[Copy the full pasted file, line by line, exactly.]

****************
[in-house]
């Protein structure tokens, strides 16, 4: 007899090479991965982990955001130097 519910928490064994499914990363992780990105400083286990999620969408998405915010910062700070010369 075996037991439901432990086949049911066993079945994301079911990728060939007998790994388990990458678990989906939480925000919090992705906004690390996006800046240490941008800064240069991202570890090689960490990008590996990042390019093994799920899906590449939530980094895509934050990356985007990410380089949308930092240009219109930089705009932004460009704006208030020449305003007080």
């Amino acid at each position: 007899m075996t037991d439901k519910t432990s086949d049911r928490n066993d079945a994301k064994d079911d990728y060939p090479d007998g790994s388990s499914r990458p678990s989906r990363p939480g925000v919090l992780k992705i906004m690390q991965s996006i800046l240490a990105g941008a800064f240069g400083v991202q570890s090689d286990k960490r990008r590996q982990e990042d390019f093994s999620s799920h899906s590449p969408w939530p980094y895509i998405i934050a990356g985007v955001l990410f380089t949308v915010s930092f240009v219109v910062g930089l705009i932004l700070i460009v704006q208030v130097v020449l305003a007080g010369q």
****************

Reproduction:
[in-house]
């Protein structure tokens, strides 16, 4: 007899090479991965982990955001130097 519910928490064994499914990363992780990105400083286990999620969408998405915010910062700070010369 075996037991439901432990086949049911066993079945994301079911990728060939007998790994388990990458678990989906939480925000919090992705906004690390996006800046240490941008800064240069991202570890090689960490990008590996990042390019093994799920899906590449939530980094895509934050990356985007990410380089949308930092240009219109930089705009932004460009704006208030020449305003007080």
């Amino acid at each position: 007899m075996t037991d439901k519910t432990s086949d049911r928490n066993d079945a994301k064994d079911d990728y060939p090479d007998g790994s388990s499914r990458p678990s989906r990363p939480g925000v919090l992780k992705i906004m690390q991965s996006i800046l240490a990105g941008a800064f240069g400083v991202q570890s090689d286990k960490r990008r590996q982990e990042d390019f093994s999620s799920h899906s590449p969408w939530p980094y895509i998405i934050a990356g985007v955001l990410f380089t949308v915010s930092f240009v219109v910062g930089l705009i932004l700070i460009v704006q208030v130097v020449l305003a007080g010369q």